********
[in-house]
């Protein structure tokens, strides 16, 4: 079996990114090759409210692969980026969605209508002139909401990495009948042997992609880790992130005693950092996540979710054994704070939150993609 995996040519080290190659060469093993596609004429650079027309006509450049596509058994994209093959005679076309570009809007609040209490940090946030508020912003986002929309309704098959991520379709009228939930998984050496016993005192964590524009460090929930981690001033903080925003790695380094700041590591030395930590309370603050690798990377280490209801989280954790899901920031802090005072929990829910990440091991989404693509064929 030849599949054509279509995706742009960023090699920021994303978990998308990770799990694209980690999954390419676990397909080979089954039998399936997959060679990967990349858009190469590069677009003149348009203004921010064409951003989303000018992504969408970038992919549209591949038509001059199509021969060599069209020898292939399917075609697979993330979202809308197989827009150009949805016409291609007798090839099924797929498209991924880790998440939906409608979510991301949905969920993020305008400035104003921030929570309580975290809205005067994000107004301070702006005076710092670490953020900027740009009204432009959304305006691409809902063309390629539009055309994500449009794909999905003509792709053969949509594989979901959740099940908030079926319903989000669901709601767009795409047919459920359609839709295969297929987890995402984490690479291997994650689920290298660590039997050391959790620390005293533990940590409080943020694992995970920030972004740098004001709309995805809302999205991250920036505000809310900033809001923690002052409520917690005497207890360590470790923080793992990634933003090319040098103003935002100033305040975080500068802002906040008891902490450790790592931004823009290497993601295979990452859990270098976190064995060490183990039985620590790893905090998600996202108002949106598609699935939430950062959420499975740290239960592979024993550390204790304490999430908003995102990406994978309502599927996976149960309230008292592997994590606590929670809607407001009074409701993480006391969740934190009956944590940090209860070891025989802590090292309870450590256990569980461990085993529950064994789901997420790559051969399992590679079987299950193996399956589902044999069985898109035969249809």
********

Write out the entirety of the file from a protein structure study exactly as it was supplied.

[in-house]
């Protein structure tokens, strides 16, 4: 079996990114090759409210692969980026969605209508002139909401990495009948042997992609880790992130005693950092996540979710054994704070939150993609 995996040519080290190659060469093993596609004429650079027309006509450049596509058994994209093959005679076309570009809007609040209490940090946030508020912003986002929309309704098959991520379709009228939930998984050496016993005192964590524009460090929930981690001033903080925003790695380094700041590591030395930590309370603050690798990377280490209801989280954790899901920031802090005072929990829910990440091991989404693509064929 030849599949054509279509995706742009960023090699920021994303978990998308990770799990694209980690999954390419676990397909080979089954039998399936997959060679990967990349858009190469590069677009003149348009203004921010064409951003989303000018992504969408970038992919549209591949038509001059199509021969060599069209020898292939399917075609697979993330979202809308197989827009150009949805016409291609007798090839099924797929498209991924880790998440939906409608979510991301949905969920993020305008400035104003921030929570309580975290809205005067994000107004301070702006005076710092670490953020900027740009009204432009959304305006691409809902063309390629539009055309994500449009794909999905003509792709053969949509594989979901959740099940908030079926319903989000669901709601767009795409047919459920359609839709295969297929987890995402984490690479291997994650689920290298660590039997050391959790620390005293533990940590409080943020694992995970920030972004740098004001709309995805809302999205991250920036505000809310900033809001923690002052409520917690005497207890360590470790923080793992990634933003090319040098103003935002100033305040975080500068802002906040008891902490450790790592931004823009290497993601295979990452859990270098976190064995060490183990039985620590790893905090998600996202108002949106598609699935939430950062959420499975740290239960592979024993550390204790304490999430908003995102990406994978309502599927996976149960309230008292592997994590606590929670809607407001009074409701993480006391969740934190009956944590940090209860070891025989802590090292309870450590256990569980461990085993529950064994789901997420790559051969399992590679079987299950193996399956589902044999069985898109035969249809």